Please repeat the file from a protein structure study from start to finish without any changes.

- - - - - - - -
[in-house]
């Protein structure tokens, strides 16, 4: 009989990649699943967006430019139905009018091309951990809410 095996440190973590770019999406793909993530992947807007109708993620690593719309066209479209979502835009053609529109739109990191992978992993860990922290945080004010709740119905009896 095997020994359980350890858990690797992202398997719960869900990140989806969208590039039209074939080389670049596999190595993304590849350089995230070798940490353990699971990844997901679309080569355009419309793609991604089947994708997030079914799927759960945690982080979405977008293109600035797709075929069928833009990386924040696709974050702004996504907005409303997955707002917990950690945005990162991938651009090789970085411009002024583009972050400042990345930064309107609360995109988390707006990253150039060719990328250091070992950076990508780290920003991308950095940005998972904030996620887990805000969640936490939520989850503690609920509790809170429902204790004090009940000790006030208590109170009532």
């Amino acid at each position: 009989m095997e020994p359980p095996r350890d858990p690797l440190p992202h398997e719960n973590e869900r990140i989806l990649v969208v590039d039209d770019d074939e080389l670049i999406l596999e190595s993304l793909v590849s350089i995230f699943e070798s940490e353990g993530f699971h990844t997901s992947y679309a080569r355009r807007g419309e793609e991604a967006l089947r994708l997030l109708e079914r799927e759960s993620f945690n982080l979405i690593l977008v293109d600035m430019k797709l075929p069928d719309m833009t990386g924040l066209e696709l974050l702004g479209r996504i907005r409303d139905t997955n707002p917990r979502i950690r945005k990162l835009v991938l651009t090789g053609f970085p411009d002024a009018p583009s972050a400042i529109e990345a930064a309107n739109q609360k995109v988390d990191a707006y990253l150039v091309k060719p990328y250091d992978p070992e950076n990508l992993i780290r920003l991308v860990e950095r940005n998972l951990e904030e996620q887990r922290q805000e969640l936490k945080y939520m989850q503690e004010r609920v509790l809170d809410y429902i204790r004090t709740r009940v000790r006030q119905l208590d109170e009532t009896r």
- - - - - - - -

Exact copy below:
[in-house]
């Protein structure tokens, strides 16, 4: 009989990649699943967006430019139905009018091309951990809410 095996440190973590770019999406793909993530992947807007109708993620690593719309066209479209979502835009053609529109739109990191992978992993860990922290945080004010709740119905009896 095997020994359980350890858990690797992202398997719960869900990140989806969208590039039209074939080389670049596999190595993304590849350089995230070798940490353990699971990844997901679309080569355009419309793609991604089947994708997030079914799927759960945690982080979405977008293109600035797709075929069928833009990386924040696709974050702004996504907005409303997955707002917990950690945005990162991938651009090789970085411009002024583009972050400042990345930064309107609360995109988390707006990253150039060719990328250091070992950076990508780290920003991308950095940005998972904030996620887990805000969640936490939520989850503690609920509790809170429902204790004090009940000790006030208590109170009532």
């Amino acid at each position: 009989m095997e020994p359980p095996r350890d858990p690797l440190p992202h398997e719960n973590e869900r990140i989806l990649v969208v590039d039209d770019d074939e080389l670049i999406l596999e190595s993304l793909v590849s350089i995230f699943e070798s940490e353990g993530f699971h990844t997901s992947y679309a080569r355009r807007g419309e793609e991604a967006l089947r994708l997030l109708e079914r799927e759960s993620f945690n982080l979405i690593l977008v293109d600035m430019k797709l075929p069928d719309m833009t990386g924040l066209e696709l974050l702004g479209r996504i907005r409303d139905t997955n707002p917990r979502i950690r945005k990162l835009v991938l651009t090789g053609f970085p411009d002024a009018p583009s972050a400042i529109e990345a930064a309107n739109q609360k995109v988390d990191a707006y990253l150039v091309k060719p990328y250091d992978p070992e950076n990508l992993i780290r920003l991308v860990e950095r940005n998972l951990e904030e996620q887990r922290q805000e969640l936490k945080y939520m989850q503690e004010r609920v509790l809170d809410y429902i204790r004090t709740r009940v000790r006030q119905l208590d109170e009532t009896r």